nysacra shared living initiative annual meeting update april 18 2012 n.
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Funded by a grant from the NYS Developmental Disabilities Planning Council PowerPoint Presentation
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Funded by a grant from the NYS Developmental Disabilities Planning Council

Funded by a grant from the NYS Developmental Disabilities Planning Council

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Funded by a grant from the NYS Developmental Disabilities Planning Council

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  1. NYSACRA SHARED LIVING INITIATIVE Annual Meeting Update April 18, 2012 Funded by a grant from the NYS Developmental Disabilities Planning Council

  2. Welcome and Opening Remarks Why Shared L The NYSACRA Shared Living Initiative We thank our colleagues and partners who have made this possible! The Learning Community of Stakeholders Mentor and Protégé Agencies Policy Workgroup Members Funded by the Developmental Disabilities Planning Council

  3. Panel Discussion Panel Moderator: Francesca Sommer, Director of Special Projects, NYSACRA Panelists: • Chris Liuzzo, Associate Executive Director, Arc of Rensselaer County • Sandy VanEck, Director of Innovation and Design, Arc of Rensselaer County • Adam Pekor, Esq., Kelley, Drye & Warren, LLP • Tom Harmon, Grant Consultant, NYSACRA

  4. Welcome and Opening Remarks Why Shared Living? NYSACRA’s history and involvement in Shared Living The Future-New Opportunities 1115 Waiver Implementation and Shared Living

  5. What Is Shared Living? Lessons LearnedSome Approaches….. 2009 NYSACRA Report to DDPC “Creating Innovative Living Options for Persons with Developmental Disabilities: It’s Not About A Model; It’s About An Approach.” Some Approaches in New York State: • Paid Neighbor • Live-In Staff • Housemate • Life Sharer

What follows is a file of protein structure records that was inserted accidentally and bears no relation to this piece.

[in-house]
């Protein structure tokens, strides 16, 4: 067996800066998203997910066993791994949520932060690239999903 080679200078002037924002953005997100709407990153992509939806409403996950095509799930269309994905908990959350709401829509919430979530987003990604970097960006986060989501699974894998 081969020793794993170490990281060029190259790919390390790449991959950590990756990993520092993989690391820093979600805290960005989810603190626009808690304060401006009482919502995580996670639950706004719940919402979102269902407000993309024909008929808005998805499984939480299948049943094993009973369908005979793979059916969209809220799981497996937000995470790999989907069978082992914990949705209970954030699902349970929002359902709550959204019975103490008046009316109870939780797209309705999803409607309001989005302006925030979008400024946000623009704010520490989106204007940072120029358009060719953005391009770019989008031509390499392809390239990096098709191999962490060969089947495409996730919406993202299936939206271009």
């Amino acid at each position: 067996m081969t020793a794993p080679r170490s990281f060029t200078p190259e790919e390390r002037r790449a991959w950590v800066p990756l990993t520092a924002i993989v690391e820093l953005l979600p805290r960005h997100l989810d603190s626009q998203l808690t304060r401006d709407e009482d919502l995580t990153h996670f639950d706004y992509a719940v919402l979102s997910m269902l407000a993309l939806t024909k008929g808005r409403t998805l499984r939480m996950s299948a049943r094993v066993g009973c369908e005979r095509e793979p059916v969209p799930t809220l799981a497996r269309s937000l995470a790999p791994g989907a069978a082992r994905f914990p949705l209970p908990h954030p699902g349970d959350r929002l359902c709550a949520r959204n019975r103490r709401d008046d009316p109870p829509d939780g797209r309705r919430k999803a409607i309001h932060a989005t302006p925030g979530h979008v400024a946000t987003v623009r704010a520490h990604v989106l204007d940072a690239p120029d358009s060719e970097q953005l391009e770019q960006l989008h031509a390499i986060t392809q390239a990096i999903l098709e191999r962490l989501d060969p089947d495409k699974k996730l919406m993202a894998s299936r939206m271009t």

6. What Is Shared Living? Lessons LearnedBarriers and Challenges….. Lack of Information Lack of Tools Funding Questions Finding A Life Sharer Wage and Hour Considerations Medication Administration 2009 NYSACRA Report to DDPC

  7. What Is Shared Living? Lessons LearnedPrinciples of Shared/Supported Living… • Individualization • “Everyone is Ready” • Future Planning-Person-Centered • Use Of Connections • Flexible Supports • Combining Natural Supports, Learning &Technology • Ownership and Control

  8. 2011-12 Grant Overview Grant Background and Objectives How The Grant Is Structured Key Activities and Components

  9. Shared Living Goals and Objectives • Establish a formal Statewide Learning Community for Shared Living of stakeholders including individuals with developmental disabilities, family members, service provider organizations and national and state policy makers. • Research how other states are successfully addressing shared living implementation. • Identify “promising practice” approaches in New York and other states. • Establish mentoring relationships where experienced agencies will act as mentors to eight provider agencies that want to learn how to implement effective shared living practices. • Collect information from the mentoring experiences and shared living arrangements that result from the project . • Formulate recommendations for NYS legislative, legal, regulatory, policy and education/training reforms necessary to actualize the principles of shared or supported living.

  10. Program Components The Learning Community The Policy Workgroups The Mentorship Program

  11. Program Components • Mentorship • Program • NYSACRA • Shared Living Initiative • The Learning Community • The Learning Community and Workgroups Policy Workgroups

  12. Mentorship Program • Mentor • Individualized Shared Living • Mentor • Considerations and Promising Practices • Lead Mentor • Agency Protégé Agencies • Mentor • Housing and Finance • Mentor • Legal Issues • Program Evaluation • NYSACRA • Mentor • Housing and Finance p P P P P P P P